2 more forums trolled me as well and tried to damage my credibility so that I can get stop getting review samples, but nothing worthy to say.
But my standing with ThinkDigit forums is still very healthy and strong (touchwood), mostly because of the community moderators and admin. That's the only forum where I advice people from time to time, but after series of trolling and plagiarism attempts, I was discouraged to contribute towards tech forums. Hardware BBQ was made to be indexed by search engines, eventually shifted to shared hosting+ Wordpress CMS+ a premium theme and so far I haven't looked back.
Somewhat ironic: A guy who hates most of the content put up by Indian tech bloggers actually has a tech blog :P. But now that I think about, with the exception of people who followed by work in the forums and a lot of people in ThinkDigit forums, having your own platform has its usefulness.

3. What do you find most challenging about blogging about your topic?
#1 issue which resolves other issues? Balancing resources. Note: I used the word 'balance' and not 'lack'.
When it comes to PC Reviewing, Indian tech media is not known to have proper and real world testing method which people can relate the benchmarks with the activities that they do on the system. I read a lot of International review sites like Anandtech, Toms' Hardware, Hardware Secrets, TweakTown, X-bit labs, RW Labs, so you get the vibe and understand in a way how they try to relate their testing method with their readers.
I also used to read a lot of International tech forums, try to understand and have testing method accordingly. It was very difficult initially because of the lack of resources and support. One thing lead to another, and so far pretty ok. You need money for testing method as well. Some benchmark software cost good money, and if you don't get hardware support from a neutral source, you end up spending money for it. Balance is important, because the lack of resources is something everyone faces.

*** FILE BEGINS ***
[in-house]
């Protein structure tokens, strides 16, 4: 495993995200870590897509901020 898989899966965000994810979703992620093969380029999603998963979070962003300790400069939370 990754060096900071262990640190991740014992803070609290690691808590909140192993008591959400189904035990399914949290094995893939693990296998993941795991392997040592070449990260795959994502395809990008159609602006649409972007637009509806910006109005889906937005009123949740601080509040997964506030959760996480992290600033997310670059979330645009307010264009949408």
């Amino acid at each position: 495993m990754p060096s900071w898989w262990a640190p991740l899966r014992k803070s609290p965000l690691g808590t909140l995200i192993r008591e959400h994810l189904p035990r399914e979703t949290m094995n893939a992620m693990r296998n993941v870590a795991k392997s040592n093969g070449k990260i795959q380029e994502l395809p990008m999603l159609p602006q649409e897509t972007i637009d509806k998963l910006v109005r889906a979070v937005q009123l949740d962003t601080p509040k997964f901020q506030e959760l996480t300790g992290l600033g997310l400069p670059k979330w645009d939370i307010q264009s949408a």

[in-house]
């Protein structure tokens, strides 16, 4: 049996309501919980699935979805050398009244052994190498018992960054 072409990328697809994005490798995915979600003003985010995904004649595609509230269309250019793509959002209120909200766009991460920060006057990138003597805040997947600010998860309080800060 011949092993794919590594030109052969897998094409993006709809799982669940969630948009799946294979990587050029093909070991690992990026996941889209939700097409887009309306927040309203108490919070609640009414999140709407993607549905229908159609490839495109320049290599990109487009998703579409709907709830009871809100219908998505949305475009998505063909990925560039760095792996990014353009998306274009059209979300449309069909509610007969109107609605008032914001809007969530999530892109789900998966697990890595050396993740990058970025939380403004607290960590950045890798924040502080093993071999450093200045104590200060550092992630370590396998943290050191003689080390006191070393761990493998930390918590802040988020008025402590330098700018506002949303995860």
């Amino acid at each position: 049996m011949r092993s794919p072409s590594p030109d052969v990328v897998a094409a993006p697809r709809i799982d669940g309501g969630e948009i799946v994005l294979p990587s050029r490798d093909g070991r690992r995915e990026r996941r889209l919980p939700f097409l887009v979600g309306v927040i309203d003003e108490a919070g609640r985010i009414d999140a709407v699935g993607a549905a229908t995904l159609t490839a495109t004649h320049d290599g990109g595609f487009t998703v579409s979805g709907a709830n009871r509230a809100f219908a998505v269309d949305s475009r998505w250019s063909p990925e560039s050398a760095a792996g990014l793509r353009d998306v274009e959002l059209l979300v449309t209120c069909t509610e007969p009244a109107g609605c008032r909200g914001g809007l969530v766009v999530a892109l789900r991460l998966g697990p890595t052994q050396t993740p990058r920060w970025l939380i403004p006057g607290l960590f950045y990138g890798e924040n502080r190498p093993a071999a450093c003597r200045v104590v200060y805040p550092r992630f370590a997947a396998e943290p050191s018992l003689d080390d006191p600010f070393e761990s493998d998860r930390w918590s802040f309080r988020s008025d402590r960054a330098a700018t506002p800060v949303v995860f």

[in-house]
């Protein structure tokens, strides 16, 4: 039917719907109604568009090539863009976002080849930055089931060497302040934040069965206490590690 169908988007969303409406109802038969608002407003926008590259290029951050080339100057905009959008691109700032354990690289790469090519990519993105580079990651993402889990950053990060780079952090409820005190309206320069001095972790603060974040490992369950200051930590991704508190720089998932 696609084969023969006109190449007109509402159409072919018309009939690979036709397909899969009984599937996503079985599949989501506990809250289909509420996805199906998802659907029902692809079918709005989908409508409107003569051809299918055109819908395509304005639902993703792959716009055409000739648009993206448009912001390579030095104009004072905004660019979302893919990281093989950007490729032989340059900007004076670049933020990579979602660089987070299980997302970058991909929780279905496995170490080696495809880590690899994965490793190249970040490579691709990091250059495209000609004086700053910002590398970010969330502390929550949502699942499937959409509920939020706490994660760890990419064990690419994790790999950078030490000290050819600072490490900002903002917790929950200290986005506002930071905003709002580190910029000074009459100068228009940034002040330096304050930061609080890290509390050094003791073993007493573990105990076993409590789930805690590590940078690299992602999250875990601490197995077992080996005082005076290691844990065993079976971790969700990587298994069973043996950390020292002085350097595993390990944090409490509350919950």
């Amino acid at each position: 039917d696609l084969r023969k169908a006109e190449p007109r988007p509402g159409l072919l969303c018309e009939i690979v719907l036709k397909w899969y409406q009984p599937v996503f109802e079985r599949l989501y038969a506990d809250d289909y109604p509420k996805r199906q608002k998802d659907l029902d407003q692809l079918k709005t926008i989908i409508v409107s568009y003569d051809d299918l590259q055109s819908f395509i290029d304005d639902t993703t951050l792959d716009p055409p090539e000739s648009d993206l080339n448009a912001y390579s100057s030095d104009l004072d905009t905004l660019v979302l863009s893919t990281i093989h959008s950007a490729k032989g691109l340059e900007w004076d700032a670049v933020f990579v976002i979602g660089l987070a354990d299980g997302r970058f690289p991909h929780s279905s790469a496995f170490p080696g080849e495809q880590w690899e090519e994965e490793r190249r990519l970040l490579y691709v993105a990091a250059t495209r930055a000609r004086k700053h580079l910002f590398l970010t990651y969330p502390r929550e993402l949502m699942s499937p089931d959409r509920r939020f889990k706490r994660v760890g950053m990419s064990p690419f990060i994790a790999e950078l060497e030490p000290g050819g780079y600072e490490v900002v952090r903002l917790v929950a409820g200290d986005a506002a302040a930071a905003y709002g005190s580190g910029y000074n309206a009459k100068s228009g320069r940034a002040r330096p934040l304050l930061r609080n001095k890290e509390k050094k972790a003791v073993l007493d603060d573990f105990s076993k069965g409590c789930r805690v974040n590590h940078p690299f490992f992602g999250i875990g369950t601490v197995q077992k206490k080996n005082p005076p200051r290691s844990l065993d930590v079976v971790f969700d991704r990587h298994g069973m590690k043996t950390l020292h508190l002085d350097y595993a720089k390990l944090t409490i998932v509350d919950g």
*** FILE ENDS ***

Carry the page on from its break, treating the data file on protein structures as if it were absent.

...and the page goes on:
4. Tell me about some of the people you have met while working on your blog?
The list became HUGE ever since Computex 2012 trip which I won in a contest from TweakTown. Too many names. But it ranges from reviewers, site owners, extreme overclockers, reporters, PR and marketing managers, heads, even engineers too. I met Anand Shimpi of Anandtech for the second time- and THE FIRST TIME on the Computex floor!

5. How would (someone) describe your blogging style?
I just go with the flow. Few people say that I am decent, some people say I am better than a lot of reviews from Indian sources, but a PR agency which handles 2 Tier 1 brand names in PC components and accessories describes my reviews as 'brand bashing' and 'mischief monger' only when the review didn't really favour them because the cons I highlight in their product which wasn't really good compared to the alternates mentioned in the reviews didn't 'make them look good'.

6. What do you do when you are not working on your blog?
I either sleep, go down and do stuff. Most of the time I am testing and preparing content, so my day starts at 8-11 in the morning and a nap time in the evening, then from 8 o clock in the night to 3-5 in the morning.

7. Where do you see yourself blogging wise in the next 6 months, and 5 years down the road?
If all things go well, I plan to shift to VPS hosting by December and along with Wordpress CMS+ new theme and review rating system, I would be starting a forum as well, only this time I will be calling the shots and use my horrible experience in Indian tech forums to make sure Hardware BBQ doesn't end up like the rest.

8. What networking do you do that you feel helps your blogging business?